TV on the Radio - Seeds
Critic Score
Based on 33 reviews
2014 Ratings: #241 / 964
User Score
Based on 144 ratings
2014 Ratings: #211
Liked by 1 person
November 18, 2014 / Release Date
LP / Format
Harvest / Label
Indie Rock / Genres
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The 405

A record rich in fruits to reap, the result of unbridled enthusiasm, masterful craft and, yes, a long gaze sunwards.


It's a rare record that serves as an entry point for newcomers while rewarding old fans who've stuck by them since the beginning.


Seeds is destined to grow and grow. Exhilarating stuff.

Pretty Much Amazing

Seeds isn’t TV on the Radio’s strongest album, but it is a radiant reboot, a move forward and a reason to move.

Drowned in Sound

Staying true to the TOTR ethos of writing music that yo-yos between genres, its 12 expansive tracks make for a compelling and frankly splendid record that you should seriously consider adding to your collection.

The Line of Best Fit

Seeds is a very strong album, even if it may alienate fans of their older synth-led doom-gaze sound.


Repeated formulas don’t make for quite the same highs, but there’s a sense of a band regaining their momentum, after tragedy and the slight blip of ‘Nine Types of Light’.


These songs conjure the same excitement as the seditious ‘Wolf Like Me’ did in 2006. TV On The Radio have returned from an uncertain period sounding remarkably fresh.


At its best, Seeds is a fine tribute to Smith and the sound of enduring unimaginable loss.


The band is as sharp and bold as ever, finding new facets of a sound they spearheaded more than a decade ago.


This very quick, very pretty album is a good new look for TV on the Radio, and longtime fans will also feel at home with Seeds. 


Thankfully, for longtime fans and new listeners alike, though the music might sound pricier than ever, the basic architecture hasn’t really changed at all.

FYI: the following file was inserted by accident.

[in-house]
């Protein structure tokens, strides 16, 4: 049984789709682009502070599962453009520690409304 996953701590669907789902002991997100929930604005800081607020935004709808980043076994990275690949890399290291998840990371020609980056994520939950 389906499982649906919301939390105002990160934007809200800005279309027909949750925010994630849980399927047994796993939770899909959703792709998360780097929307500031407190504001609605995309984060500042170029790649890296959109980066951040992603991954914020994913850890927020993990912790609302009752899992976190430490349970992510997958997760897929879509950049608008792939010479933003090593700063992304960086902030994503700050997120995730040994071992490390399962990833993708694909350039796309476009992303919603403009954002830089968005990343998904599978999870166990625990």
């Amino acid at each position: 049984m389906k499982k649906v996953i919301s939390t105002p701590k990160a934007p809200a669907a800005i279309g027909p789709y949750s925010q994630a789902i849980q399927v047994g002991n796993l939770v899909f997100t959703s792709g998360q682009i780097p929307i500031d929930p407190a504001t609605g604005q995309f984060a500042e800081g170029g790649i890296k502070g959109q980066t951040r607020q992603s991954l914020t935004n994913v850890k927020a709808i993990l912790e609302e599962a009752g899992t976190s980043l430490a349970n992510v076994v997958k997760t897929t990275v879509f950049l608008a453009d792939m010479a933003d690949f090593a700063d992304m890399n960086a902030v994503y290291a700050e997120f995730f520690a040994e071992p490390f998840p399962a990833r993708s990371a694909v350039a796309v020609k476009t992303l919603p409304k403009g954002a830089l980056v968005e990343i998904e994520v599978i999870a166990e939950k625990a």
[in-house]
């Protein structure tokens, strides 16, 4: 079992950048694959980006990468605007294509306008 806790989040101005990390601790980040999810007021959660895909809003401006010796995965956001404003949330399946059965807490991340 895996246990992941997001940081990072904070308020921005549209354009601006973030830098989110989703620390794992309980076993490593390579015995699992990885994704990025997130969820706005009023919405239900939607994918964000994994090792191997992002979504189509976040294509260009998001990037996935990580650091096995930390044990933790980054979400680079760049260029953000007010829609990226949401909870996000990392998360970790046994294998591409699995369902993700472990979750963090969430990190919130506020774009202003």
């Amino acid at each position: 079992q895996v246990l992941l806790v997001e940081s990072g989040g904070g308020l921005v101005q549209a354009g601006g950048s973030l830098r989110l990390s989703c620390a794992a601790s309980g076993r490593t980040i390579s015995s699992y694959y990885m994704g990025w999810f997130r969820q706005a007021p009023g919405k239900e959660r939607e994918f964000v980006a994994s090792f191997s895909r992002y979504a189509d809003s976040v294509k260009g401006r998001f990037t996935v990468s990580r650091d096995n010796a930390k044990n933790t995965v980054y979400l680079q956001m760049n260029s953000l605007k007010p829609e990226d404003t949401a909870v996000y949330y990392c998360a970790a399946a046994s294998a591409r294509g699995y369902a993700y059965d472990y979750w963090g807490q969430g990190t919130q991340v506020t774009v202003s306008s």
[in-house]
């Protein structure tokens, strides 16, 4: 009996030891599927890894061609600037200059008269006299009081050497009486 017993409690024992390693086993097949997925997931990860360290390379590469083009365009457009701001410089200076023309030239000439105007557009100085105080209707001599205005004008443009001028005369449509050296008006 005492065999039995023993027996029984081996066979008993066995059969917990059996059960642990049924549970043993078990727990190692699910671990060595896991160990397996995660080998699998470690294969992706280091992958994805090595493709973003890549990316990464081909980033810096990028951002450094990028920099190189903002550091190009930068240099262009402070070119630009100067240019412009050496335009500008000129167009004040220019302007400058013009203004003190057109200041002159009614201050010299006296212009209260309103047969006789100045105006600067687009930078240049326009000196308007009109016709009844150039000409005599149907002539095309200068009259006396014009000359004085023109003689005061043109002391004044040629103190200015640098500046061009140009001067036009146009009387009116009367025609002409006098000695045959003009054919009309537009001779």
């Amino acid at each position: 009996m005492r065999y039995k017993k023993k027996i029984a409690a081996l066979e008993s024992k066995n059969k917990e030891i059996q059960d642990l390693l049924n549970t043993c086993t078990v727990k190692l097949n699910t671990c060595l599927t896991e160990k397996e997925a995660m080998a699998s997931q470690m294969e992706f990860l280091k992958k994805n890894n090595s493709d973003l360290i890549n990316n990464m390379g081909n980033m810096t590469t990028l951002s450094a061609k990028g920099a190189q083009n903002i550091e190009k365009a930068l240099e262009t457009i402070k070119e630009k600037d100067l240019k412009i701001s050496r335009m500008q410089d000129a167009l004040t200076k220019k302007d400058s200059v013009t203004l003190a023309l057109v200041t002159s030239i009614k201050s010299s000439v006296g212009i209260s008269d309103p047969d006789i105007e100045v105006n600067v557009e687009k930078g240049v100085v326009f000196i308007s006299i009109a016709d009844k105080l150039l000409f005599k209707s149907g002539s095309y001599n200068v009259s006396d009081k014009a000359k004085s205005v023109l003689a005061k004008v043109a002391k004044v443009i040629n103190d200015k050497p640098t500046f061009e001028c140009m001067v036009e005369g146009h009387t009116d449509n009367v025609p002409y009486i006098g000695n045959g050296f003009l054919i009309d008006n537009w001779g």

Rolling Stone

In some ways, Seeds is a tentative return: There are fewer risks taken here than on previous albums. TVOTR's boldest move this time around is starting over. 


Fans of TVOTR's early density and difficulty might get dismayed at their gradual transformation into the thinking stoner's Coldplay. But it's impossible to listen to Seeds' luxurious fuzz and think that this is a band who mean to be anything but fat and in love.

Consequence of Sound

Moving past melancholy into mild acceptance is a real accomplishment, but a difficult one to make compelling for an entire album. Seeds struggles in that regard, but has to be called a success. It’s not their most exciting, magnetic, or powerful record, but it is the one they needed to make.

A.V. Club

Seeds reflects a band unconcerned with challenging its listeners this time and more interested in delivering a complete collection of competent, mark-bearing songs for the sake of proudly stating the existence of TV On The Radio in 2014.

'Seeds' I respect more than its predecessor 'Nine Types of Light', but only in so much that it largely does away with any pretence the band are trying to craft a creative masterpiece and instead admits it's a disposable indie rock album at heart.

'Quartz' is another chewy opener, 'Happy Idiot' is radio fodder but hits guilty pleasure pay dirt, 'Could You' is close to singalong in a good way, and the rest of the first half is 'worth a go'.

After seventh song 'Ride' the album really fades ... read more
After four previous full-length albums and over a decade of musical creation and invention, TV on the Radio songs can be boiled down to a science at this point and therefore seem to come with a formula for success. TV on the Radio, on their fifth release Seeds, seem to rely a little too heavily on the formula rather than venturing out passed it. It follows the trajectory of Nine Types of Light so closely that the albums are barely distinguishable from each other in many respects. For long-time ... read more
Easily their worst, but I still find so much to enjoy in this. It is massively cleaned up to the point where you almost thought they were going to get some of that more mainstream recognition they had been deserving for years. I always preferred Tunde, but it's impressive how comfortable of a performer Kyp became over the years. Still holding out hope that a wave of inspiration will hit the guys one more time.
After the loss comes restart and a bet to win. Existance.
Their sound is clearer, with no angles, just the basic formula to step on.
Favorite tracks : CAREFUL YOU and TEST PILOT.
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Track List

  1. Quartz
  2. Careful You
  3. Could You
  4. Happy Idiot 
  5. Test Pilot
  6. Love Stained 
  7. Ride 
  8. Right Now
  9. Winter 
  10. Lazerray
  11. Trouble 
  12. Seeds
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Added on: September 2, 2014